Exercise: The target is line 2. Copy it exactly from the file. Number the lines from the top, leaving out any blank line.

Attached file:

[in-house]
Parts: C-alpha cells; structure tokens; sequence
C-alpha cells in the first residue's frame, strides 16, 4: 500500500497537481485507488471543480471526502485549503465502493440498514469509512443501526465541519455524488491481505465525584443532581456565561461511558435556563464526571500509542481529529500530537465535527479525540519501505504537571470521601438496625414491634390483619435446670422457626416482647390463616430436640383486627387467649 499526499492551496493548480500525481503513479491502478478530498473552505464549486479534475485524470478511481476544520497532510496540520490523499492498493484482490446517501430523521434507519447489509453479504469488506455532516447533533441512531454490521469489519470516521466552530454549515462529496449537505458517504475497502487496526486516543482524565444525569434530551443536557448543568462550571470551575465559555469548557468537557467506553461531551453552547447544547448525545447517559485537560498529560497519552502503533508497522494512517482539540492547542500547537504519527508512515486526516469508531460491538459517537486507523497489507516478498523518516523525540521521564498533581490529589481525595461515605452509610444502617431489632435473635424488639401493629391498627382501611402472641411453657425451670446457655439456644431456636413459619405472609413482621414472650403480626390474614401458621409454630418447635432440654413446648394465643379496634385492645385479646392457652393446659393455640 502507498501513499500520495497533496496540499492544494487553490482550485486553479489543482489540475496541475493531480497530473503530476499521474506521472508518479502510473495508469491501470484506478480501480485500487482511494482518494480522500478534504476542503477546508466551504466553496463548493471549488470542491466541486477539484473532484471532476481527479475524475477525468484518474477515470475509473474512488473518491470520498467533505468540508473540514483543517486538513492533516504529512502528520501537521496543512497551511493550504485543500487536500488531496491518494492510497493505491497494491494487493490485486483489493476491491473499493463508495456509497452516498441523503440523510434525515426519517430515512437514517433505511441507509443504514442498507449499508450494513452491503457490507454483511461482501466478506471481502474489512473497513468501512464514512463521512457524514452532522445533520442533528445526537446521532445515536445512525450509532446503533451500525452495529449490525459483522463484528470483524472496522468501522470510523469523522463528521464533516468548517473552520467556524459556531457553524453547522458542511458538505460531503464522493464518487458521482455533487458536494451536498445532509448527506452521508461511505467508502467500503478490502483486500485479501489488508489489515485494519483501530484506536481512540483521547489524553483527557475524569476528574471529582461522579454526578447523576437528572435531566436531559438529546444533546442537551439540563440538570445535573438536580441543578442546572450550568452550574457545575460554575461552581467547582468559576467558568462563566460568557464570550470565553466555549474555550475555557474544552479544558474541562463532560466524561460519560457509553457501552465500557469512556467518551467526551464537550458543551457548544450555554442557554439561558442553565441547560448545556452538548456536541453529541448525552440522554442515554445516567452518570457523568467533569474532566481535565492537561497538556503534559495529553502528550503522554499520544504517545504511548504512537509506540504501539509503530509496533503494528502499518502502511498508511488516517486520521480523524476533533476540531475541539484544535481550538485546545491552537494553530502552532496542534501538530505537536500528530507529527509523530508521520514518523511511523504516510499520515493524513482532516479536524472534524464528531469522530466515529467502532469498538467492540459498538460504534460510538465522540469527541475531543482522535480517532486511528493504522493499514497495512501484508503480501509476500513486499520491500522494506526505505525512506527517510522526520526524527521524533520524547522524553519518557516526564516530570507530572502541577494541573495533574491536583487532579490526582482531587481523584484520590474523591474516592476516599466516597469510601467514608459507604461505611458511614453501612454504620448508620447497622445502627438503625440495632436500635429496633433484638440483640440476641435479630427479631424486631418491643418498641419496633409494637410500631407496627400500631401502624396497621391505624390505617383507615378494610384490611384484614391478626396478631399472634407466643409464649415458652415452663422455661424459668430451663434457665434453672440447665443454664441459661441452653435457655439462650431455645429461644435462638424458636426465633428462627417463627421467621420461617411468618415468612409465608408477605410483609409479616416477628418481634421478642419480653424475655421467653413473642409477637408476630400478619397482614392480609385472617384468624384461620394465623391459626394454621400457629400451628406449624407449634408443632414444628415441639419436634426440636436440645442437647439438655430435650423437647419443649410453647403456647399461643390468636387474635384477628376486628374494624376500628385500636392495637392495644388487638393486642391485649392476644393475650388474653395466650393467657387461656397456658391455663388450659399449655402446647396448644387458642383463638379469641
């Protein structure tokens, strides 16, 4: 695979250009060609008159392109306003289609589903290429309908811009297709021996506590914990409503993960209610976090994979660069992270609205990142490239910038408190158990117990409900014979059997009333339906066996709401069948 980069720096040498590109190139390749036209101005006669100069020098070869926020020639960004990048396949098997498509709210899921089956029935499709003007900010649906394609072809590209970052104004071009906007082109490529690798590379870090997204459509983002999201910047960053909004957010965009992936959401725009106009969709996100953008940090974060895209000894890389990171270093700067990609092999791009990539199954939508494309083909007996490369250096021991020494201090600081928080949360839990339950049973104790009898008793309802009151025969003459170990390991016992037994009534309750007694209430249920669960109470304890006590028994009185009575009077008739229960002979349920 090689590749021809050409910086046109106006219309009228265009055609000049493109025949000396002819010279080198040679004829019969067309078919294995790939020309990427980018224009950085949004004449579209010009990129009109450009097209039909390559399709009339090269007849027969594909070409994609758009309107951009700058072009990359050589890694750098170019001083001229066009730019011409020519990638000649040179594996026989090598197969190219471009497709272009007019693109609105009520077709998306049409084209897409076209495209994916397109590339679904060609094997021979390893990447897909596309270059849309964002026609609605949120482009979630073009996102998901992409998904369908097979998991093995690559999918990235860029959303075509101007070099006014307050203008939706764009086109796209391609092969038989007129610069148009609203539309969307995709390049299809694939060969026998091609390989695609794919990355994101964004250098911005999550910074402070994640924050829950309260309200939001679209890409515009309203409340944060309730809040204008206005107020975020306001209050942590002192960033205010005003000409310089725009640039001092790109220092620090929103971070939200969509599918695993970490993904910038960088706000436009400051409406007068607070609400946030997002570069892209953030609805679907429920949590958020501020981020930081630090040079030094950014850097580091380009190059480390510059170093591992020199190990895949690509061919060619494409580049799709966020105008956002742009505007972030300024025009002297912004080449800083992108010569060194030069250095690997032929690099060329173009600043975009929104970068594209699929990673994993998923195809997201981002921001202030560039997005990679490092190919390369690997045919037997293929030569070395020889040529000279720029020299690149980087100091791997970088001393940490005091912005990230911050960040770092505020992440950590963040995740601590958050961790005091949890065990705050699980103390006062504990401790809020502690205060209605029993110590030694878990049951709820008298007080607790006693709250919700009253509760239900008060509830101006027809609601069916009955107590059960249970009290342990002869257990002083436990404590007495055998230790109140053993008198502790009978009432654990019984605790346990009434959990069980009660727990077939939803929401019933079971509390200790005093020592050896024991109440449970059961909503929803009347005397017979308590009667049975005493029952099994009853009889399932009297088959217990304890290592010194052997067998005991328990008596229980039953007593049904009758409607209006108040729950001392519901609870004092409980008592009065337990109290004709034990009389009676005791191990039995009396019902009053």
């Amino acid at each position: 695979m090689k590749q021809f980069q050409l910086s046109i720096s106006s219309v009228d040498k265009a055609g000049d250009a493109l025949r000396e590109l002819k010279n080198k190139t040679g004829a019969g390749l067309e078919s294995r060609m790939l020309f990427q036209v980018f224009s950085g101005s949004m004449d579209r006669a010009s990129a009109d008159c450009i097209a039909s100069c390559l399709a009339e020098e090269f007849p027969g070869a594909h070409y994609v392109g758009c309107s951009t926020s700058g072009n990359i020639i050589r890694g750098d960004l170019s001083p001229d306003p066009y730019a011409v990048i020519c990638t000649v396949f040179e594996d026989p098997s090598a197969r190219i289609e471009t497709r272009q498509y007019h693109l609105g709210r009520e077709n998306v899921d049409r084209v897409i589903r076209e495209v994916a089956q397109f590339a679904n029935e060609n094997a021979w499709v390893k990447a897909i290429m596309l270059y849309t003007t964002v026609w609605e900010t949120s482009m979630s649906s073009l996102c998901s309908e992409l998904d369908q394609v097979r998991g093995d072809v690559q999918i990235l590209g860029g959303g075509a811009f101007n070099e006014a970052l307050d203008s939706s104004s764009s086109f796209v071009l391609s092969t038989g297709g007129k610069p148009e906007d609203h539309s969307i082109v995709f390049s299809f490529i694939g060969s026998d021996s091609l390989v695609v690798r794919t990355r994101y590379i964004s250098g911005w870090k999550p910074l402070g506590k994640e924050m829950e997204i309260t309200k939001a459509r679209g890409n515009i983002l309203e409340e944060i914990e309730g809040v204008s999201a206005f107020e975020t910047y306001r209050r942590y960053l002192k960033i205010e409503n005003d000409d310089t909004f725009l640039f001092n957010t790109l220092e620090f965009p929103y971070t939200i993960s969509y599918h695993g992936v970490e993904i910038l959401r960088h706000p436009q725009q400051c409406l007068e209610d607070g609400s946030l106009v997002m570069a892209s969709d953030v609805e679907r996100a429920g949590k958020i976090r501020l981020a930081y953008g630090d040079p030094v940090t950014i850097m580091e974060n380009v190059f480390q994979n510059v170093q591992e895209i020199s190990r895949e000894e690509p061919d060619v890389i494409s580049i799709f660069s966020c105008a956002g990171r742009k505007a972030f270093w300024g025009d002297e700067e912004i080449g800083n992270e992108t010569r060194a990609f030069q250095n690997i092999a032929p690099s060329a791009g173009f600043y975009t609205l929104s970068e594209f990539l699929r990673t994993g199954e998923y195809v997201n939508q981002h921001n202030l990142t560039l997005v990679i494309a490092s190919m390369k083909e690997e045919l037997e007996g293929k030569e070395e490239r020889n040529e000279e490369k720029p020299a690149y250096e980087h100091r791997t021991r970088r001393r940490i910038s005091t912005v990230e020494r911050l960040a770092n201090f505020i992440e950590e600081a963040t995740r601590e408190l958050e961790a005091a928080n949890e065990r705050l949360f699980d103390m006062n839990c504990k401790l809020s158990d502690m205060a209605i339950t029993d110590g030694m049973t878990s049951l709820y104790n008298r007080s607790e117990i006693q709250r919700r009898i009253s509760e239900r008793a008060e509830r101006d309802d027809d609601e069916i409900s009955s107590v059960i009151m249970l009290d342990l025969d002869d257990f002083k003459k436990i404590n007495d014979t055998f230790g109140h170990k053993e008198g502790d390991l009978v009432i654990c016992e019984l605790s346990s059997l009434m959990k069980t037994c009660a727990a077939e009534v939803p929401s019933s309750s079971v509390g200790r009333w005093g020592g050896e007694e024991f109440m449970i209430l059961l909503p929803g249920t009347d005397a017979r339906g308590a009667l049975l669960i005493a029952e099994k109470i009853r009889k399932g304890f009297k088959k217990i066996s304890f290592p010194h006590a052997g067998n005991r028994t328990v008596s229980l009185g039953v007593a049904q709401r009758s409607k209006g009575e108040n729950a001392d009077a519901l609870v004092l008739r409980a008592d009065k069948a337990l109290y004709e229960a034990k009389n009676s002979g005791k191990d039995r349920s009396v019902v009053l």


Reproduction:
Parts: C-alpha cells; structure tokens; sequence